Bulgarian minority party ABC to vote on leaving coalition government

The national council of minority socialist party ABC said on May 10 2016 that it was recommending that the party quit Bulgarian Prime Minister Boiko Borissov’s coalition government.

A vote on the recommendation, made unanimously by the national council because of disagreement with the polices of Borissov’s GERB party and a lack of dialogue in the coalition, will be taken at ABC’s national conference on May 15.

Led by former Bulgarian Socialist Party leader and former president Georgi Purvanov – not himself an MP, ABC is one of the two smallest parties in the National Assembly, with 11 seats. ABC is represented in the Cabinet by Ivailo Kalfin, deputy prime minister in charge of labour and social policy.

When Borissov’s current coalition government was formed in November 2014, it had the support of GERB with 83 MPs, the centre-right Reformist Bloc coalition with 23, the nationalist Patriotic Front with 18 and ABC’s 11.

ABC deputy leader Roumen Petkov and party co-founder Emil Kalo told reporters on May 10 that should the national conference accept their recommendation, Kalfin would leave the Cabinet and ABC members would leave all other positions of power.

The ABC announcement came as Borissov met representatives of his GERB party, the Reformist Bloc and the Patriotic Front to come up with a solution to the election law amendments issue, following President Rossen Plevneliev’s veto of provisions on voting abroad.

The ABC’s Petkov said that the party had not been invited to the meeting. This was evidence of an arrogant tone on the part of Borissov’s party, he said.

The ruling coalition is facing not just the ABC threat of withdrawal, but also a major problem in the form of the Patriotic Front, which pushed several of the controversial amendments to the election law – including the one limiting voting rights of Bulgarians abroad, now vetoed by Plevneliev.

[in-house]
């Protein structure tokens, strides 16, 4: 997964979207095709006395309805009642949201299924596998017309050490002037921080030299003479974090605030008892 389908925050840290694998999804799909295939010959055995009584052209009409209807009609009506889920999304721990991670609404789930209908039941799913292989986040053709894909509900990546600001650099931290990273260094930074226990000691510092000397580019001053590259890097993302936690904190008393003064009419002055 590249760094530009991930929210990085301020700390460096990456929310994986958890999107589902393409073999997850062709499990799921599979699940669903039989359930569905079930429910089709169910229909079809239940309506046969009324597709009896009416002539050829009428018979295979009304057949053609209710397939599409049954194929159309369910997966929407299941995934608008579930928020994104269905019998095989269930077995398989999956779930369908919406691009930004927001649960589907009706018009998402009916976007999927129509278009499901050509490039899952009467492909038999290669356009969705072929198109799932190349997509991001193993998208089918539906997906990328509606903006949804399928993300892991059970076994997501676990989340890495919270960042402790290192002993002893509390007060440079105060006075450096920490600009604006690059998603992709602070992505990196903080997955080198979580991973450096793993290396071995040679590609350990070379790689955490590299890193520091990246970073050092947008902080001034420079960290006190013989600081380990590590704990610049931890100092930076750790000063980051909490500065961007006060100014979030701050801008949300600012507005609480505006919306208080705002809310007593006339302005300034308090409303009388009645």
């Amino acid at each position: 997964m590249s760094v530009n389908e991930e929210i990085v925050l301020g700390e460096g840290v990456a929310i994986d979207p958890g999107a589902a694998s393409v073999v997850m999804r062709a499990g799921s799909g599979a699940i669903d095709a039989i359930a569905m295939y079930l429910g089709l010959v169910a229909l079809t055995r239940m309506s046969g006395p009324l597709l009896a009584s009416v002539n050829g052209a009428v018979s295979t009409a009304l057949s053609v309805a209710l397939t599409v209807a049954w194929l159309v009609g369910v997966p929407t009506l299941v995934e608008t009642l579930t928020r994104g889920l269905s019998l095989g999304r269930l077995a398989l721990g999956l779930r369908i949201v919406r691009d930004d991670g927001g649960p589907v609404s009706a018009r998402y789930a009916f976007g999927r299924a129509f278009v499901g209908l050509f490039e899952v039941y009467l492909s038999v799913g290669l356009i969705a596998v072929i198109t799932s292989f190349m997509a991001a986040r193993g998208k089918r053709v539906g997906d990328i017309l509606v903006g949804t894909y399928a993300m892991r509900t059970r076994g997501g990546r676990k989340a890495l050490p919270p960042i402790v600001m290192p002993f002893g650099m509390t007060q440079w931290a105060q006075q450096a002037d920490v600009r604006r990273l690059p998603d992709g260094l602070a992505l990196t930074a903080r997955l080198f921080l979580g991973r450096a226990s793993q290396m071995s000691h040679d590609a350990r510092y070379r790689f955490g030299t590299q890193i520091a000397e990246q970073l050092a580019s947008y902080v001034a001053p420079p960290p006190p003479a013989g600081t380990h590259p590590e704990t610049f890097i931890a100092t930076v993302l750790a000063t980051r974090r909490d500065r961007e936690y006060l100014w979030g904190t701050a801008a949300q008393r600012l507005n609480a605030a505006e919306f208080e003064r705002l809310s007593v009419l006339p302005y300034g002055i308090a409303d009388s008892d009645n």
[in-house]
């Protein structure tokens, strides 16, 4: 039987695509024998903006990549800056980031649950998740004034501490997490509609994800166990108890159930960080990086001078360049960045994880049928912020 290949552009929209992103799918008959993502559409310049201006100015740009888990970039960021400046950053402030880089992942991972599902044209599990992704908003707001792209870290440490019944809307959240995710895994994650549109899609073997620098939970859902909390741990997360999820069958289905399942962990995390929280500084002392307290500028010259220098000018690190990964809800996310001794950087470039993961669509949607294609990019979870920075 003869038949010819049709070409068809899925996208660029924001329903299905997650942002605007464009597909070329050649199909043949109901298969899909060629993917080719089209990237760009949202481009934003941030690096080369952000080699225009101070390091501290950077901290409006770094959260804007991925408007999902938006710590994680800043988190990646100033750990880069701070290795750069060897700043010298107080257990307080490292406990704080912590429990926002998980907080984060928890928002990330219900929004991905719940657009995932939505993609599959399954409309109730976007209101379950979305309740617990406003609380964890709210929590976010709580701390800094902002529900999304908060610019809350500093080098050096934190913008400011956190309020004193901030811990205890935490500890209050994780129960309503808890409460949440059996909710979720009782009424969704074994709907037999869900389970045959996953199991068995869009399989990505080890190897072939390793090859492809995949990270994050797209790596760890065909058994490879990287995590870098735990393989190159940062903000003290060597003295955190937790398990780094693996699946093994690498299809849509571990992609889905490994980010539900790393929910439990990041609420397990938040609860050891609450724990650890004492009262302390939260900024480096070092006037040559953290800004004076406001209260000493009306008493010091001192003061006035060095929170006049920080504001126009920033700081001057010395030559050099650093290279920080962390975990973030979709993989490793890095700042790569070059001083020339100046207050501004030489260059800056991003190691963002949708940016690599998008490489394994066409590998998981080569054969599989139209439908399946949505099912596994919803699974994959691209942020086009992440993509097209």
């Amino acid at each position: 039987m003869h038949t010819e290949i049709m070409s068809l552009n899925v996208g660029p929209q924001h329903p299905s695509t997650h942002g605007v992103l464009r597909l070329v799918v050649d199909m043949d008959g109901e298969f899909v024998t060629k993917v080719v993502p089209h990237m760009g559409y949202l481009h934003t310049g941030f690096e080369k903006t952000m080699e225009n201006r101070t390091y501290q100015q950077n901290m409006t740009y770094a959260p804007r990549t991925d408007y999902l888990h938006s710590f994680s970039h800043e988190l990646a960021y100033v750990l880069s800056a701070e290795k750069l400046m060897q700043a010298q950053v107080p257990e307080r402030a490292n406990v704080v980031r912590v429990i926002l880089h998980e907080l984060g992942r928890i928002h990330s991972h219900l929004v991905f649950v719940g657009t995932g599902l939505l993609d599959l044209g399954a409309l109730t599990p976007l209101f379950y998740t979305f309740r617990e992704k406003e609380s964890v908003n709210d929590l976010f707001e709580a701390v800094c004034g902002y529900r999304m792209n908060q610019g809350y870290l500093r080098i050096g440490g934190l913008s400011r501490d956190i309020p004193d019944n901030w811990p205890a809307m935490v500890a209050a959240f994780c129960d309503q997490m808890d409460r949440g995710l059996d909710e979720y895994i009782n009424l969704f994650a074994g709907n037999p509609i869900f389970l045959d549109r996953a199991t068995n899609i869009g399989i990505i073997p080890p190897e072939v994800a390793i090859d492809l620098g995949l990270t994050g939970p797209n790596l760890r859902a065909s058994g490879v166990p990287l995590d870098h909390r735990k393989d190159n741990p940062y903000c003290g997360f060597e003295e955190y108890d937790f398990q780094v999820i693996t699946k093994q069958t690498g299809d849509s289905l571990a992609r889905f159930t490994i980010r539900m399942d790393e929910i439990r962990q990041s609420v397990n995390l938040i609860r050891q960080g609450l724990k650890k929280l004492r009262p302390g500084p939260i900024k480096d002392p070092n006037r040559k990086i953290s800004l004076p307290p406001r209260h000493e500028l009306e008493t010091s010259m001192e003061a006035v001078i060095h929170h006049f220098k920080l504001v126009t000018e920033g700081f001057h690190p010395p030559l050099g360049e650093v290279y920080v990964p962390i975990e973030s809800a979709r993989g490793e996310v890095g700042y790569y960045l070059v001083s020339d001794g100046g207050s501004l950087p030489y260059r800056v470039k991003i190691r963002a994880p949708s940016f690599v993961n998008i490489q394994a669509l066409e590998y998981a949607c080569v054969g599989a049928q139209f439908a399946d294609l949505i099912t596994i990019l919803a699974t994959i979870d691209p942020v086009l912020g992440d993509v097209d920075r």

The first hours of talks on the amendments, involving Borissov, senior GERB members National Assembly Speaker Tsetska Tsacheva and deputy prime minister Roumyana Buchvarova and the leaderships of the parliamentary groups of GERB, the Reformist Bloc and the Patriotic Front ended after more than two hours with no result.

While GERB has signalled that it is open to amending the amendments to address Plevneliev’s concerns about their lack of constitutionality, the Patriotic Front has been insisting that the National Assembly should use its constitutional power to override the President’s limited power of veto.

But Patriotic Front parliamentary group leader Valeri Simeonov also said that if they heard good suggestions from both GERB and the Reformist Bloc, they would be willing to participate in a new legislative initiative.

Since late 2015, the Reformist Bloc has been a house divided, most of its MPs continuing to support the government while Radan Kanev led bloc constituent party the Democrats for a Strong Bulgaria into opposition following the resignation of Hristo Ivanov as justice minister in protest against the form of constitutional amendments on judicial reform.



The Sofia Globe staff

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